Death in Spring - Mercè Rodoreda,Martha Tennent 

 

»»» read also my review of In Diamond Square by Mercè Rodoreda.

Like Reblog Comment
review 2016-05-05 11:00
A Woman’s Misery in a Male World: The House of Ulloa by Emilia Pardo Bazán
The House of Ulloa (Penguin Classics) - Emilia Pardo Bazán,Paul O'Prey
Los Pazos De Ulloa - Emilia Pardo Bazán

As I already remarked two years ago, when I wrote a biography of Emilia Pardo Bazán (1851-1921) on my main book blog Edith’s Miscellany (»»» read her author’s portrait there), the important Spanish author unlike her male counterparts from English-speaking countries and France began to fall into oblivion rather soon after she gained considerable fame for her work. Several of her books have been translated into English. Two of them are her most famous novel The House of Ulloa from 1886, which has been reissued in English translation only in 2013, and its often overlooked sequel Mother Nature from 1887. As an example of Spanish Naturalist writing above all the first deserves a closer look.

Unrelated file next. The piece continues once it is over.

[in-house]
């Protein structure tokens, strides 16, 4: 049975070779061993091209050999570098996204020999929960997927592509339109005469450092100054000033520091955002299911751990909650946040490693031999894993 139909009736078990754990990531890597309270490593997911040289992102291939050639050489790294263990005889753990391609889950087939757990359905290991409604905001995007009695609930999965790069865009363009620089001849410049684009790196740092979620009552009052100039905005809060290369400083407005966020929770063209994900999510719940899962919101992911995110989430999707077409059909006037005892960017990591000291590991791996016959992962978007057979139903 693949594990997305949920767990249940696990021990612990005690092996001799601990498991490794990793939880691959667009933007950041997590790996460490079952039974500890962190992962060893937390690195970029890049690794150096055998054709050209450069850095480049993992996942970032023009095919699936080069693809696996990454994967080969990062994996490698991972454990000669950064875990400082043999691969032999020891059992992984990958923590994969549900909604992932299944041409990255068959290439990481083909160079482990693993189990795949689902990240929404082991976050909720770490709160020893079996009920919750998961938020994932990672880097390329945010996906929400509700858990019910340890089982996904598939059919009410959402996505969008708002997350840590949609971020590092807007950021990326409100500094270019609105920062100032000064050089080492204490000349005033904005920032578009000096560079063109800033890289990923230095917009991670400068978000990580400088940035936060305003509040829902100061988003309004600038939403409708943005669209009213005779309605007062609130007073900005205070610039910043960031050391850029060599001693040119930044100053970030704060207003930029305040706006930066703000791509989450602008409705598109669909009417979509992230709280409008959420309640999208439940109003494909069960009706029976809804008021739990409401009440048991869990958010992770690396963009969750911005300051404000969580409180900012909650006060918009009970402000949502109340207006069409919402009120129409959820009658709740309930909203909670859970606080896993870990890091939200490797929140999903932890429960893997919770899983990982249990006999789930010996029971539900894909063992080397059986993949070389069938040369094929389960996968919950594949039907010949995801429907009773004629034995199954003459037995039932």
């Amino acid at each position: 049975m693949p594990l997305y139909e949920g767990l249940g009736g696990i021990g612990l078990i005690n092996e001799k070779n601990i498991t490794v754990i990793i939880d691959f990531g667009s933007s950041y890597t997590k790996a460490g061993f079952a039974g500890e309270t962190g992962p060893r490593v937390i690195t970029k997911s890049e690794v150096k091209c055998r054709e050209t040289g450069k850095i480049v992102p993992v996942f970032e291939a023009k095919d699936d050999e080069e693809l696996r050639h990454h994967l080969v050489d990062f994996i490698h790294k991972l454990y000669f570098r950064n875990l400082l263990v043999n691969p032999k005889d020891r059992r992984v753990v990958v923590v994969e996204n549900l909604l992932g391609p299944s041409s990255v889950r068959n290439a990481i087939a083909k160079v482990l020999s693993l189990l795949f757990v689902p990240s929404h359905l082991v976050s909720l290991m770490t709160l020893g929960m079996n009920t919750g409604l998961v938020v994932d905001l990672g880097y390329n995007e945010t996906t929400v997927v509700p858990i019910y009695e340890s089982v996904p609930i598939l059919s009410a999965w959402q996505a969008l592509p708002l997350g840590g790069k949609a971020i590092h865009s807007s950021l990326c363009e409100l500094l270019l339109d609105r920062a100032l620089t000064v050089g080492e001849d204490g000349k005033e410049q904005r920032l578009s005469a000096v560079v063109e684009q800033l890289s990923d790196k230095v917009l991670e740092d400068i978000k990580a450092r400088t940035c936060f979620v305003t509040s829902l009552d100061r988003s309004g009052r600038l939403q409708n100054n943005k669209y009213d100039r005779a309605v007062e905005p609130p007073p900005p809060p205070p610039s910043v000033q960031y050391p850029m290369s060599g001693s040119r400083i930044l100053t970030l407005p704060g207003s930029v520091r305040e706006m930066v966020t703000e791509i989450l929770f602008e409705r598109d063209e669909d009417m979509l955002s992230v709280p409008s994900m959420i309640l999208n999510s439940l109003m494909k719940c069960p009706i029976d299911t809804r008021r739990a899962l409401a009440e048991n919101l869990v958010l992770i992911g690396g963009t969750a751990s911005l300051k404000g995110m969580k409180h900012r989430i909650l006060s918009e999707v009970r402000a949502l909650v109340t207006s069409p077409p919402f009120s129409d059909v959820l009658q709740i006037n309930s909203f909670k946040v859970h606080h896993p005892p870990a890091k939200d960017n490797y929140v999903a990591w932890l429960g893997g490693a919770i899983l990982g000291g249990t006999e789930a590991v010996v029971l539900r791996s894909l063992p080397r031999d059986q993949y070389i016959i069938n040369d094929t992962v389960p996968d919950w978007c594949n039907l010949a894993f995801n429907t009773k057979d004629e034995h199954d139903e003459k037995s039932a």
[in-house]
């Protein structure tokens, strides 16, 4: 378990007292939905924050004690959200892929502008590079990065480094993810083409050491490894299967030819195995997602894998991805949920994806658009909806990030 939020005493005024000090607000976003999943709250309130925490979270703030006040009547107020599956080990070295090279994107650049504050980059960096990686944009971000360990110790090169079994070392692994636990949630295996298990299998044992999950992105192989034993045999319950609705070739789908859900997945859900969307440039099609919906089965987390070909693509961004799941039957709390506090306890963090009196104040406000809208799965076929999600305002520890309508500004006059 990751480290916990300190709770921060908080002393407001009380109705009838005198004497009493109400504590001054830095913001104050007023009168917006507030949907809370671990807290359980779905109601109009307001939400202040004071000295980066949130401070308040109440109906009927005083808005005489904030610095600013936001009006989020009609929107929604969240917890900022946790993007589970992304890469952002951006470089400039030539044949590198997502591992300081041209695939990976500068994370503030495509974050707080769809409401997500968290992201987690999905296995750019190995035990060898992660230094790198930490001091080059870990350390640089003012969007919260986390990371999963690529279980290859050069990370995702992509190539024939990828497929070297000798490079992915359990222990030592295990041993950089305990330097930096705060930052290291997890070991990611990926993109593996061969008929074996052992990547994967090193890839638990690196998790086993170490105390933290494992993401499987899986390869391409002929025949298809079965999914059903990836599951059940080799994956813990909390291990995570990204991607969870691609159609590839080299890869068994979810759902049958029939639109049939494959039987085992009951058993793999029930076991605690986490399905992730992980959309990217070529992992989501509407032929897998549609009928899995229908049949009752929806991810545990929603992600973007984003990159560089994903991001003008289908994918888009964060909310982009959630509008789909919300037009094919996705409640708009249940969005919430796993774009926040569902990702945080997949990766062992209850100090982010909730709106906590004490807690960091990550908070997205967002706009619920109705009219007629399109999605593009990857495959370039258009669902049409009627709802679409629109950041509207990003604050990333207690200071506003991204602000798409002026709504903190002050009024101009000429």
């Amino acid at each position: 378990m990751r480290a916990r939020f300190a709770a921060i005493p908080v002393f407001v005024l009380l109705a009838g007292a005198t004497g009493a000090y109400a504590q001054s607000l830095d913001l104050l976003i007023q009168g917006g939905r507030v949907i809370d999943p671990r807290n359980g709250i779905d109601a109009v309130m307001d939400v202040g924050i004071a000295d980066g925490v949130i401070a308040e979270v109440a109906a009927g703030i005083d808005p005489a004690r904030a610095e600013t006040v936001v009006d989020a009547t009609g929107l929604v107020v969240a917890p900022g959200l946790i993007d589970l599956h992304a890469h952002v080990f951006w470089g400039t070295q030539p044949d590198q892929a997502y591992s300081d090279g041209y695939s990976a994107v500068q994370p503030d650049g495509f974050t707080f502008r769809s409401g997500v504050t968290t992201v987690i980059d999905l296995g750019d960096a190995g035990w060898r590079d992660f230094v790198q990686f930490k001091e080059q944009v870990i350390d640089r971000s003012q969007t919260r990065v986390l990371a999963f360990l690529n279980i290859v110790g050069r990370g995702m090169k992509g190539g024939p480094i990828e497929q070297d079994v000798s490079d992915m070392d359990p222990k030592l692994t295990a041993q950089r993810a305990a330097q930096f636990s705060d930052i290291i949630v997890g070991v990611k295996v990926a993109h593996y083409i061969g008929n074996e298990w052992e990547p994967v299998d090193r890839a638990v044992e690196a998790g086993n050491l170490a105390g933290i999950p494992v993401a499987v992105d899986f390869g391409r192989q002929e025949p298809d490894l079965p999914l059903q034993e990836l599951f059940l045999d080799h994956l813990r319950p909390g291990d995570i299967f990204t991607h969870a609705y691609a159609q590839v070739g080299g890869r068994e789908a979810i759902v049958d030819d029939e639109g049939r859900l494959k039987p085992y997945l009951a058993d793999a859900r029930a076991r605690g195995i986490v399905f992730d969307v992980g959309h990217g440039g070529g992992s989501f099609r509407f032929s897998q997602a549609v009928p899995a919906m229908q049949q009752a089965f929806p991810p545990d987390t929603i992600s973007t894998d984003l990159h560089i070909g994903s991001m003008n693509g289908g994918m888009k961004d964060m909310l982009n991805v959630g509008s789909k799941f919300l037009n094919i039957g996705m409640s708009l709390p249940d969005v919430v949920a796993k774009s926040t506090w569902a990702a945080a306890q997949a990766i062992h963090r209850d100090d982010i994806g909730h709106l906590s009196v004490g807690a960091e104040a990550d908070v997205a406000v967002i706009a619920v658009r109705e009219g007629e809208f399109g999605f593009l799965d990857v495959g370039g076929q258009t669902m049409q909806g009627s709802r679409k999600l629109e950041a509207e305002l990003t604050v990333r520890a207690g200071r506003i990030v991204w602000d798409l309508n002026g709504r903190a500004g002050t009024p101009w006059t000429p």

The House of Ulloa is set towards the end of the reign of Spanish Queen Isabel II, more precisely just before the liberal revolution of 1868. Father Julián Alvarez enters into service with Don Pedro Moscoso who has a remote country estate in Galicia and is generally known as marquis of Ulloa although in reality the title belongs to a cousin living in Santiago. The young priest is supposed to take care of the marquis’ affairs sorting papers in the library that are in a complete mess, but to his great dismay he finds that his private life is in disorder too and the estate threatened by ruin. In fact, his employer turns out to be a man of loose morals who openly consorts with his mistress Sabel working in the kitchen and treats his illegitimate four-year-old no better than his hounds. Moreover, his daily life is filled with little more than hunting and drinking. When pious and naïve Father Julián asks Don Pedro to change his ways, he admits that he can’t because his steward Primitivo, the father of Sabel, would never allow it and has the power to turn all peasants of the region against him. Nonetheless, the priest hopes to lead his employer back on the path of virtue and suggests that he passes some time in Santiago to choose a wife from his Cousin Manuel’s daughters. Thus he marries Marcelina, called Nucha, and brings her to the house of Ulloa as his wife and new mistress of the estate, but the discreet young woman soon realises that she isn’t accepted and that her husband goes on with his life as if she weren’t there. She suffers and makes Father Julián her confidant. The priest, though, is powerless and can only watch what is going on. Meanwhile, Don Pedro gets involved into politics which at the time is inseparably linked with corruption and risks his estate…